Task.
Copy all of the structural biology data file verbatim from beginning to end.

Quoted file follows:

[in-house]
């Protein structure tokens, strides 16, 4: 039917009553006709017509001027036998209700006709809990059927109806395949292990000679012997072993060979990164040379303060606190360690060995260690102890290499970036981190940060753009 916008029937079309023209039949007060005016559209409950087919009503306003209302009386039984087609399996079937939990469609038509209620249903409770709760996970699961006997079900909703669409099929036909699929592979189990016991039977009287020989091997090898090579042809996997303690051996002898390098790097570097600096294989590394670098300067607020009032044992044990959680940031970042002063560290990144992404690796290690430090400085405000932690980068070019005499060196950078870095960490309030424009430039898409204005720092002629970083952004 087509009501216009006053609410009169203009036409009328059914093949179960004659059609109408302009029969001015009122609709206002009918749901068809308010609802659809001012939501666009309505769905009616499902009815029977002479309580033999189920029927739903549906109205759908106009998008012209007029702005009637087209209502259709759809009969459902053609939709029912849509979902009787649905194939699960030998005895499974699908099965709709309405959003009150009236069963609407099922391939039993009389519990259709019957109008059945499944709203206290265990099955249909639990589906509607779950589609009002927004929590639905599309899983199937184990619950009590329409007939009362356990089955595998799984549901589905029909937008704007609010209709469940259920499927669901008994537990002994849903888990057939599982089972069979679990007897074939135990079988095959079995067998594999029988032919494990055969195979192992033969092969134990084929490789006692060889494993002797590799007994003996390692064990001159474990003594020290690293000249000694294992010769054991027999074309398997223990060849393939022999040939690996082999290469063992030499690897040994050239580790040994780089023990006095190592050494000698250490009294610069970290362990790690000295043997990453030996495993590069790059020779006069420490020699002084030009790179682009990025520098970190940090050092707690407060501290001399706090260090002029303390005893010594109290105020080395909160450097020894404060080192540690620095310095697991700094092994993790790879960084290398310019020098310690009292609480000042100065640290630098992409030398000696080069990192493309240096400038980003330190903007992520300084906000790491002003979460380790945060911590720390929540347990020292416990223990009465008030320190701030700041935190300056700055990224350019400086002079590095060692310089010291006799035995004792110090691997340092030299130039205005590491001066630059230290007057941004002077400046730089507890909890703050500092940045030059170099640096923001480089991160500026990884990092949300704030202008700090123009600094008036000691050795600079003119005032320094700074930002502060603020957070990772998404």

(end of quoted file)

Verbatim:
[in-house]
């Protein structure tokens, strides 16, 4: 039917009553006709017509001027036998209700006709809990059927109806395949292990000679012997072993060979990164040379303060606190360690060995260690102890290499970036981190940060753009 916008029937079309023209039949007060005016559209409950087919009503306003209302009386039984087609399996079937939990469609038509209620249903409770709760996970699961006997079900909703669409099929036909699929592979189990016991039977009287020989091997090898090579042809996997303690051996002898390098790097570097600096294989590394670098300067607020009032044992044990959680940031970042002063560290990144992404690796290690430090400085405000932690980068070019005499060196950078870095960490309030424009430039898409204005720092002629970083952004 087509009501216009006053609410009169203009036409009328059914093949179960004659059609109408302009029969001015009122609709206002009918749901068809308010609802659809001012939501666009309505769905009616499902009815029977002479309580033999189920029927739903549906109205759908106009998008012209007029702005009637087209209502259709759809009969459902053609939709029912849509979902009787649905194939699960030998005895499974699908099965709709309405959003009150009236069963609407099922391939039993009389519990259709019957109008059945499944709203206290265990099955249909639990589906509607779950589609009002927004929590639905599309899983199937184990619950009590329409007939009362356990089955595998799984549901589905029909937008704007609010209709469940259920499927669901008994537990002994849903888990057939599982089972069979679990007897074939135990079988095959079995067998594999029988032919494990055969195979192992033969092969134990084929490789006692060889494993002797590799007994003996390692064990001159474990003594020290690293000249000694294992010769054991027999074309398997223990060849393939022999040939690996082999290469063992030499690897040994050239580790040994780089023990006095190592050494000698250490009294610069970290362990790690000295043997990453030996495993590069790059020779006069420490020699002084030009790179682009990025520098970190940090050092707690407060501290001399706090260090002029303390005893010594109290105020080395909160450097020894404060080192540690620095310095697991700094092994993790790879960084290398310019020098310690009292609480000042100065640290630098992409030398000696080069990192493309240096400038980003330190903007992520300084906000790491002003979460380790945060911590720390929540347990020292416990223990009465008030320190701030700041935190300056700055990224350019400086002079590095060692310089010291006799035995004792110090691997340092030299130039205005590491001066630059230290007057941004002077400046730089507890909890703050500092940045030059170099640096923001480089991160500026990884990092949300704030202008700090123009600094008036000691050795600079003119005032320094700074930002502060603020957070990772998404």